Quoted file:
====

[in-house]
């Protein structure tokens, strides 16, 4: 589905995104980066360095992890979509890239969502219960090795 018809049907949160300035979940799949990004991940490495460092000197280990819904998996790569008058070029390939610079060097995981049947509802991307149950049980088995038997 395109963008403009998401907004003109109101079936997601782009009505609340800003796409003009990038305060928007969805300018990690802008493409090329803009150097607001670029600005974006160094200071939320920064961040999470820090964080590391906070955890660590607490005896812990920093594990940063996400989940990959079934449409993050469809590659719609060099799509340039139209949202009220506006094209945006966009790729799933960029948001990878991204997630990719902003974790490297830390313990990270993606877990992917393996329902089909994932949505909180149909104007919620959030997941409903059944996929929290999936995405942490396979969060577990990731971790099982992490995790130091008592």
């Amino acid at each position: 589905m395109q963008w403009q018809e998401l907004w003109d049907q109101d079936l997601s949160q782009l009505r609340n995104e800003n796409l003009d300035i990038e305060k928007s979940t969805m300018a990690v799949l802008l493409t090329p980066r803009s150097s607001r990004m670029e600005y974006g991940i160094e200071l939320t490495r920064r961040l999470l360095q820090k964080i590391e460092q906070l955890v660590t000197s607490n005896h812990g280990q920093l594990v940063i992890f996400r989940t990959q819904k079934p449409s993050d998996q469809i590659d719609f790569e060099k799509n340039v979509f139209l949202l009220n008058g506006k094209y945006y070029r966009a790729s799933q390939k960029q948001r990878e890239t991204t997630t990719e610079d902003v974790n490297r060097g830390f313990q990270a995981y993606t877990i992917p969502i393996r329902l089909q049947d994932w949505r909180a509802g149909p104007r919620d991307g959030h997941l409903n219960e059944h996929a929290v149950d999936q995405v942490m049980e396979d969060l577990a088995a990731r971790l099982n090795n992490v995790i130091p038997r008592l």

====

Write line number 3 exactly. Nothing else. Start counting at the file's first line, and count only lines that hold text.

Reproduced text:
């Amino acid at each position: 589905m395109q963008w403009q018809e998401l907004w003109d049907q109101d079936l997601s949160q782009l009505r609340n995104e800003n796409l003009d300035i990038e305060k928007s979940t969805m300018a990690v799949l802008l493409t090329p980066r803009s150097s607001r990004m670029e600005y974006g991940i160094e200071l939320t490495r920064r961040l999470l360095q820090k964080i590391e460092q906070l955890v660590t000197s607490n005896h812990g280990q920093l594990v940063i992890f996400r989940t990959q819904k079934p449409s993050d998996q469809i590659d719609f790569e060099k799509n340039v979509f139209l949202l009220n008058g506006k094209y945006y070029r966009a790729s799933q390939k960029q948001r990878e890239t991204t997630t990719e610079d902003v974790n490297r060097g830390f313990q990270a995981y993606t877990i992917p969502i393996r329902l089909q049947d994932w949505r909180a509802g149909p104007r919620d991307g959030h997941l409903n219960e059944h996929a929290v149950d999936q995405v942490m049980e396979d969060l577990a088995a990731r971790l099982n090795n992490v995790i130091p038997r008592l």